I dislike early risers.

I call them “Go Getters” and “Hard Workers” and “Early Birds” and “Sad” and “Crazy.”

It doesn’t help that my definition of “early rising” is anything before 10am.  I realize that most of the world gets up before 10am; in fact a large portion of them get up before even the sun.

Here’s the issue I have with self-proclaimed “early risers”: I always seem to find out they’re an early riser right after they’ve learned I’m not.  It’s always the answer to my forlorn comments of, “I’m so tired” or “I have a hard time with mornings.”

“Oh, I don’t.” They say, “I’m a morning person, I set my alarm for 12:01am, because I get up with the morning.  I’m an early riser.”

It always comes off as a bit of a brag.  I wouldn’t be surprised if these people went to AA meetings and interrupted someone telling their story just to be clear about where they stand.

ALCOHOLIC: My name is Brian, and I’m an alcoholic—
EARLY RISER: [Standing up.] I’m not.  I’ve never been subjected to substance abuse.  I don’t even understand how anyone could be addicted to that stuff.  What’s that?  Sit down and shut up?  Hold on, I need to you about how I’m completely not addicted to alcohol.

They might not mean it this way, but it feels remarkably like they’re rubbing it in your face.  I realize they’re not trying to be rude, and perhaps they’re making conversation, I just wish they realized I didn’t care.  Let me wallow in my own personal purgatory for 3-4 hours as I wait for the four cups of coffee to kick in, please.  No amount of personal account of how great you are at waking up in the morning will rub off on me.  It isn’t a frame of mind.  It’s not something you can convince me that I am in fact an early riser.  The only thing that can help is a soft bed to sleep in or a healthy dose of strong sedative to put me to sleep for the following early rising morning.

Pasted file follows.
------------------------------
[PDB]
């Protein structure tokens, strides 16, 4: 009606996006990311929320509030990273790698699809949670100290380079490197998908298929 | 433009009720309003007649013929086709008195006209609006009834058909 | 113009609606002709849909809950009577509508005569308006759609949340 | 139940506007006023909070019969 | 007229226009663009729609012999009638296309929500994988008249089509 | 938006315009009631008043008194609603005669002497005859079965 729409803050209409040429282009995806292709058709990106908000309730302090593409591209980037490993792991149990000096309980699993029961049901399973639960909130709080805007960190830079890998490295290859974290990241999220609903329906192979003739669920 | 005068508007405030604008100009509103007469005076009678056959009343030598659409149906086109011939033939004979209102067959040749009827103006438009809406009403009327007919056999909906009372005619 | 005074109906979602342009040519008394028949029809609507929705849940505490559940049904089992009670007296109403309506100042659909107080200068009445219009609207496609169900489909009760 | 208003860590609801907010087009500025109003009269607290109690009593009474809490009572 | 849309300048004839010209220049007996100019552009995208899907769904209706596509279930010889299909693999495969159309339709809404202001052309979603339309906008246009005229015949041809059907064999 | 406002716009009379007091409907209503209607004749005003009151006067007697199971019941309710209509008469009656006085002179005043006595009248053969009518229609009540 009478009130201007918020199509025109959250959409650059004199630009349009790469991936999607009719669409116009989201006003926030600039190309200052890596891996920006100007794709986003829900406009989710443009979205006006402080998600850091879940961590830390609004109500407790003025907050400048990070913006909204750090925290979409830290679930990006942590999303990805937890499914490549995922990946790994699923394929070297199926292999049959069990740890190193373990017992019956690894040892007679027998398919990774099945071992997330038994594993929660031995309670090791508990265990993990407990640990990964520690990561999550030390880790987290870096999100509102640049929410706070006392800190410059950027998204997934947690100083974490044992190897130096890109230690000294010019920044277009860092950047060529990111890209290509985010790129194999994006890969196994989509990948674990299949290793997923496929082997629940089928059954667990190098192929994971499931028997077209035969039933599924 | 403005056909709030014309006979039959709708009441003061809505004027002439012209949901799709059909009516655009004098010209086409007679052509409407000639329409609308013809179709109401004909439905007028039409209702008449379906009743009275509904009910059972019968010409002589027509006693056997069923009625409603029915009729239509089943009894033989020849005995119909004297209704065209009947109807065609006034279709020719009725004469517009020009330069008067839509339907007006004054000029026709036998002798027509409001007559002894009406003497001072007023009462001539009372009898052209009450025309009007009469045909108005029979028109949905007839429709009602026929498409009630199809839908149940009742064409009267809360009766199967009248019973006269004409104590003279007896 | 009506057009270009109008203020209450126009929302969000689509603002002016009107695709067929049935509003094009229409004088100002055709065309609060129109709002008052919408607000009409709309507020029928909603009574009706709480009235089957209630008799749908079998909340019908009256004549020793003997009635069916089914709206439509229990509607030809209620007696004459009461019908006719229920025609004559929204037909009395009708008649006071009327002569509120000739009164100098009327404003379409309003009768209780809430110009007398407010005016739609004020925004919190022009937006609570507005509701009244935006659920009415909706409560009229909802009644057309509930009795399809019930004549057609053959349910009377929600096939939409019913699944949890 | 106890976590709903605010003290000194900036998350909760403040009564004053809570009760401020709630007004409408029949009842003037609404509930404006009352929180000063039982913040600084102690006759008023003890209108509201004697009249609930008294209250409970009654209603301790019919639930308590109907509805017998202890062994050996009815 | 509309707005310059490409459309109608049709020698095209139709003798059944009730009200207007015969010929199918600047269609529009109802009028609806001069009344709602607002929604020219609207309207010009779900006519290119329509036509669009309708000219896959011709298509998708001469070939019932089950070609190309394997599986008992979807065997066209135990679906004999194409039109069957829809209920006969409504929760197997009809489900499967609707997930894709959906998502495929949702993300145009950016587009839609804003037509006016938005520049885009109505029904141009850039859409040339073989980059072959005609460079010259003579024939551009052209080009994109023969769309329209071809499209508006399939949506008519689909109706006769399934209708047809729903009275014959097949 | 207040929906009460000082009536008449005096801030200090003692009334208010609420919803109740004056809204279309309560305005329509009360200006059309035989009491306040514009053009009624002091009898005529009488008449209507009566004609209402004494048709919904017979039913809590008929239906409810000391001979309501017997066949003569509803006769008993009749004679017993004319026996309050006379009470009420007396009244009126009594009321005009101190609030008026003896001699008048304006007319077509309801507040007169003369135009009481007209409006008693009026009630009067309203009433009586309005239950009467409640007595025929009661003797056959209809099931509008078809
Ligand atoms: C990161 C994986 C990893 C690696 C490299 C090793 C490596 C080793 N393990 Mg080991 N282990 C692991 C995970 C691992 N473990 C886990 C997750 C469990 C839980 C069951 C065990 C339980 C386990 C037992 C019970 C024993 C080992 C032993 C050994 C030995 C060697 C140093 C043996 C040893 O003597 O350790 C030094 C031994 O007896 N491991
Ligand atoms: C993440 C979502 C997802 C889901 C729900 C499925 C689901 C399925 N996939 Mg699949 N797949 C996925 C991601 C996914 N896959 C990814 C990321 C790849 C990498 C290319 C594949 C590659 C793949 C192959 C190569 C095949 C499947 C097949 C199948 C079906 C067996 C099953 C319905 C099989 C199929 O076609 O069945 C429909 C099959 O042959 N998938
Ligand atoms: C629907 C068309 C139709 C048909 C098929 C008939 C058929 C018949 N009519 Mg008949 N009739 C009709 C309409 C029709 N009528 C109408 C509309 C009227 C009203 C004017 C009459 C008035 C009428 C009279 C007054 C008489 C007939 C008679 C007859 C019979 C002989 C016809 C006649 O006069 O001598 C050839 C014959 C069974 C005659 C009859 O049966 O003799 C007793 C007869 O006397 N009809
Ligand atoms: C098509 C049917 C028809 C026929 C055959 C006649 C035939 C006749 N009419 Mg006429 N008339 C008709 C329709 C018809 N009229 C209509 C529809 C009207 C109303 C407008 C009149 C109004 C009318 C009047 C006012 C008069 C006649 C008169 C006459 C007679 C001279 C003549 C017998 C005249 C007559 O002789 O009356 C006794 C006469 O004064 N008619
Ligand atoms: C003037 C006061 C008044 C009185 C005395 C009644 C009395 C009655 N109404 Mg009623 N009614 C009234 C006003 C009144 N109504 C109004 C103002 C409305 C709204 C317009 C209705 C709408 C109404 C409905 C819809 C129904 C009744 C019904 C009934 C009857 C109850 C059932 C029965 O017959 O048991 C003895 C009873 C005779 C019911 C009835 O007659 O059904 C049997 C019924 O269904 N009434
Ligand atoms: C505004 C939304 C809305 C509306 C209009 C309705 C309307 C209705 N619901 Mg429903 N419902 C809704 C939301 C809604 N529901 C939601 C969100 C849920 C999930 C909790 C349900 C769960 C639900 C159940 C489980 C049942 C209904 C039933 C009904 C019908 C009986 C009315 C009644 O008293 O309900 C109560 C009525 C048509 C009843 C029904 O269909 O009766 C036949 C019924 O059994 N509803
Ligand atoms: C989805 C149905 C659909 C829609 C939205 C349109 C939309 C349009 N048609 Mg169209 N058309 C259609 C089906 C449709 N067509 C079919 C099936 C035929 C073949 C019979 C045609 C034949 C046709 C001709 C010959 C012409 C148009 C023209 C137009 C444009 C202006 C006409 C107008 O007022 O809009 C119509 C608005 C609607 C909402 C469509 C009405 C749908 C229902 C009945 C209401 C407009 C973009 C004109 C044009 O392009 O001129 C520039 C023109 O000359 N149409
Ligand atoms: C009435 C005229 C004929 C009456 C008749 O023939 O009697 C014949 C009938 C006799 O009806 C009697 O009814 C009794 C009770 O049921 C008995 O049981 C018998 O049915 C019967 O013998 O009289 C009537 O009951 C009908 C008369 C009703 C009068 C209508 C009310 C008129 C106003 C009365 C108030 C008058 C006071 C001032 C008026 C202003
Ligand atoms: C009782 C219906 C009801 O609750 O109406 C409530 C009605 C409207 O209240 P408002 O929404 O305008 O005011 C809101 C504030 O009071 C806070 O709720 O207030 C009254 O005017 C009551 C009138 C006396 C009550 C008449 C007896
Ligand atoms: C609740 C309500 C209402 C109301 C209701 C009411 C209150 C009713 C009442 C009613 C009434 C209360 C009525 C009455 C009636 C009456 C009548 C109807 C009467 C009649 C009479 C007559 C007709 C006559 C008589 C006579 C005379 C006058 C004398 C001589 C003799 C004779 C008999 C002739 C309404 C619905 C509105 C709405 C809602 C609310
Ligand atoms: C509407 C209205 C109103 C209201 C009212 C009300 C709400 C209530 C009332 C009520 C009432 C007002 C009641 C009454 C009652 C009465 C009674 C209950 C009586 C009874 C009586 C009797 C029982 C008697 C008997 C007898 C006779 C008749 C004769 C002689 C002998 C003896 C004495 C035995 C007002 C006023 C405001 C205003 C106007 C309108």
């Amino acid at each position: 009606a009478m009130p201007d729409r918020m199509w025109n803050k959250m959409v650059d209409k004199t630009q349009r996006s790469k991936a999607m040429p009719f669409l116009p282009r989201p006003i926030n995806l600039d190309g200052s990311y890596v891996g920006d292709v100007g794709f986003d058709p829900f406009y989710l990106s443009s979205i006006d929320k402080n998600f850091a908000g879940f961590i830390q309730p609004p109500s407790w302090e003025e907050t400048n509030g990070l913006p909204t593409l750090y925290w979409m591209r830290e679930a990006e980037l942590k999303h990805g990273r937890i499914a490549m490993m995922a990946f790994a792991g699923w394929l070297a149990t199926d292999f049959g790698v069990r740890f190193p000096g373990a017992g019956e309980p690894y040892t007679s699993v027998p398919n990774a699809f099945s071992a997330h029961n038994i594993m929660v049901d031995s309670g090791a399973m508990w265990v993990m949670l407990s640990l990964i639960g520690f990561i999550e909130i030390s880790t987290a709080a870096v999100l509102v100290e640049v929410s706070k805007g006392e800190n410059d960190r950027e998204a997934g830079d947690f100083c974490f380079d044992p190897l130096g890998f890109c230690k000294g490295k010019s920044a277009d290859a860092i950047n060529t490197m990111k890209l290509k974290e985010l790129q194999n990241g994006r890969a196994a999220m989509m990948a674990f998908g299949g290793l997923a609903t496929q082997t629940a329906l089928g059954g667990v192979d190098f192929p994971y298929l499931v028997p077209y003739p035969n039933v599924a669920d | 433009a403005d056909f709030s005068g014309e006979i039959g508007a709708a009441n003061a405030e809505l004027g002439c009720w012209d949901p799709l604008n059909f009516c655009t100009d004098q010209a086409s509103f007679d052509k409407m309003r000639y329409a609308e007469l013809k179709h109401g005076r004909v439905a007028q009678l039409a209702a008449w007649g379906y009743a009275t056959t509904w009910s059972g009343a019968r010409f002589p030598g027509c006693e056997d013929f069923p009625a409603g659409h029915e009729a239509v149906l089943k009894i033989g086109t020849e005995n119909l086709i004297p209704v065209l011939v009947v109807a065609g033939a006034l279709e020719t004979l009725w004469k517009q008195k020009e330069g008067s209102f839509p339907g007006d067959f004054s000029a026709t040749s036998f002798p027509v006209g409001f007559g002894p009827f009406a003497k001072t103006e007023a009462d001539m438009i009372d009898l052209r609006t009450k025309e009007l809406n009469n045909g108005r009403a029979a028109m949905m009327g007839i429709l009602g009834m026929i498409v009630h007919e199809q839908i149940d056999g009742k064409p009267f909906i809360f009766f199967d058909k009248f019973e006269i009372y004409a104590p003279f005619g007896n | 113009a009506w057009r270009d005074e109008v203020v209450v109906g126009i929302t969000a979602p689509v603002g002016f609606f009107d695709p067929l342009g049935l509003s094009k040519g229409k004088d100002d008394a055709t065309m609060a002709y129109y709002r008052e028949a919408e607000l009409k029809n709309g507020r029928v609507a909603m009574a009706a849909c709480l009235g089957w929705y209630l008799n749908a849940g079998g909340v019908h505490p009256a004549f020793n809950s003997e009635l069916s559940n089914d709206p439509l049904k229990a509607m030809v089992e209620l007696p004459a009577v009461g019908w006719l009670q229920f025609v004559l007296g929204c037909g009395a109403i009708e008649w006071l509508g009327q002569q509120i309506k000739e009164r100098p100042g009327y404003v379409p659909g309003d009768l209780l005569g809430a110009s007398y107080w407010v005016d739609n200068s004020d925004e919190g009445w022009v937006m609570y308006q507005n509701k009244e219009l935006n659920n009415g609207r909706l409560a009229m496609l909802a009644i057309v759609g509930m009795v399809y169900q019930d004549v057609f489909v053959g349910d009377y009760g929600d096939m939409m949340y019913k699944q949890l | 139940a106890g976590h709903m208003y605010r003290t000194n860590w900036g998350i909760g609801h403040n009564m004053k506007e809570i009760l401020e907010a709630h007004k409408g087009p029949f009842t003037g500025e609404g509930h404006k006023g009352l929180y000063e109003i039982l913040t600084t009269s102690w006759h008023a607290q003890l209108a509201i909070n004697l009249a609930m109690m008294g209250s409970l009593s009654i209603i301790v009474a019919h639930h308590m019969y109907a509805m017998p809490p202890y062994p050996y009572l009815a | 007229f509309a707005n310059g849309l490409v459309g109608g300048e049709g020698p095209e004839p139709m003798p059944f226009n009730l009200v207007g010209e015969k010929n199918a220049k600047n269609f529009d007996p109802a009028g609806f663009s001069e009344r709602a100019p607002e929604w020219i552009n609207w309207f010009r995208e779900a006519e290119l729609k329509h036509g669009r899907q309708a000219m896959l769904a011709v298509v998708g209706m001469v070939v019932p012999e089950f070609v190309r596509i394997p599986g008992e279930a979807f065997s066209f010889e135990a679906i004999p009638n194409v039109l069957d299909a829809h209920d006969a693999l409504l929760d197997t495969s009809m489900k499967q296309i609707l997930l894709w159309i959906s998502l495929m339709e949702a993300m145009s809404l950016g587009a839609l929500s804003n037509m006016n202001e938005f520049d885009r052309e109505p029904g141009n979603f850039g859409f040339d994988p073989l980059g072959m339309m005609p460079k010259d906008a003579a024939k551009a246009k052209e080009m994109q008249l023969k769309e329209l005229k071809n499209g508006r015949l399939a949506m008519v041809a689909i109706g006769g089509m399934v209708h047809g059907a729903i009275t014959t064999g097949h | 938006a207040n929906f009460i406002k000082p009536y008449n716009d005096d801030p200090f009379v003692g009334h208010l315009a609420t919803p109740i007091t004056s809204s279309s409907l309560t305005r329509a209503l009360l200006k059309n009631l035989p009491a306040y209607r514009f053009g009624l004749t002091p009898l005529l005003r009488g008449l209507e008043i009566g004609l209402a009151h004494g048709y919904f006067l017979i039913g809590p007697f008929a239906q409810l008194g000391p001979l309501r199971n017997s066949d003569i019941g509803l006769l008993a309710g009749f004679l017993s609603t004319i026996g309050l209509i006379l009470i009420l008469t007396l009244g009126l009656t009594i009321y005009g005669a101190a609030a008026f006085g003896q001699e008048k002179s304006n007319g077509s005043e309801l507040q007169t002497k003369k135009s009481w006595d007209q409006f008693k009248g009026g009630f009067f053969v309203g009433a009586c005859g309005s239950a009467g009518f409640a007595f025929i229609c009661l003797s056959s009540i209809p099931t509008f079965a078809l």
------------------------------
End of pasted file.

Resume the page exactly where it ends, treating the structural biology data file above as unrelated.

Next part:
If you’re reading this and thinking, “Well, why didn’t he just go to bed earlier?” you are the type of person I’m talking about.

I’m what you would call a “late riser,” the type of person that snoozes his alarm until he regrets it.  I’m the guy who goes down for a nap and wakes up the following morning.  My “naps” tend to last as long as a normal cycle of sleep and my normal sleep cycle lasts as long as a small coma.  I’m proud of this fact, though I probably shouldn’t be.  It’s certainly not seen as a Strength.  I can’t go to a job interview and answer questions with “Sometimes I’ll fall asleep in my chair” or “I’ll likely put sleep before my job” or “You put me in a comfortable position and keep me warm and I’ll show you the living definition of a sound sleeper.”

Sometimes when I tell people that I’m a late riser, they give me a stupid smile. The kind that says, “you poor, naïve soul.”  These people usually have kids.  “Just wait till you have a couple of kids running around,” they say, “You’ll rue the day you ever stayed up until 2am.”

They hold it over my head as if I’m living life wrong.  As if it’s best to go to bed early even if you don’t have kids, so you don’t look back on your previous life with woeful envy.   Here’s the deal: I don’t have kids.   I’m not going to punish myself now so I can somehow be OK with it later.  I might have to wear a diaper when I’m older, but it doesn’t mean I’m going to go buy a pack of Depends today, slap them on and piss myself for the next thirty-five years so I don’t have to look back on my youth and think, “Damn.  The younger me took his thin, cotton boxer briefs for granted.”

Now that I think on it, I dislike the term “Late riser” because it implies I’m lazy.  Which is absolutely true, but this is America, dammit; I’m allowed to take offense at whatever I want.  Especially the truth.

Instead I’d like to be called a wake-up-when-I’m-ready riser.

Yes, that’s good.  Oh boy, that’s a lot of thinking.  I’m pooped.  If you don’t mind, I’m going to just lay down and take a quick 12 hour nap.  Please don’t wake me: I have to wake up at 10am tomorrow and I need my sleep.